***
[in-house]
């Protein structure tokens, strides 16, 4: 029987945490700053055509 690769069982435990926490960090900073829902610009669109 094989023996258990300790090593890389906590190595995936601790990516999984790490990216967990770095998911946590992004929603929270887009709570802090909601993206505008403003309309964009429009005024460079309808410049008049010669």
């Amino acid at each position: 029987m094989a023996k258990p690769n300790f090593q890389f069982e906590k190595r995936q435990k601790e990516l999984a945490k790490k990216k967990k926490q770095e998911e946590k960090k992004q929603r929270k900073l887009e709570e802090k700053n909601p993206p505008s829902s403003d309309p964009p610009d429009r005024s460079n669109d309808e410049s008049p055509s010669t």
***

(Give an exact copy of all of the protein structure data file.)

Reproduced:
[in-house]
């Protein structure tokens, strides 16, 4: 029987945490700053055509 690769069982435990926490960090900073829902610009669109 094989023996258990300790090593890389906590190595995936601790990516999984790490990216967990770095998911946590992004929603929270887009709570802090909601993206505008403003309309964009429009005024460079309808410049008049010669």
């Amino acid at each position: 029987m094989a023996k258990p690769n300790f090593q890389f069982e906590k190595r995936q435990k601790e990516l999984a945490k790490k990216k967990k926490q770095e998911e946590k960090k992004q929603r929270k900073l887009e709570e802090k700053n909601p993206p505008s829902s403003d309309p964009p610009d429009r005024s460079n669109d309808e410049s008049p055509s010669t």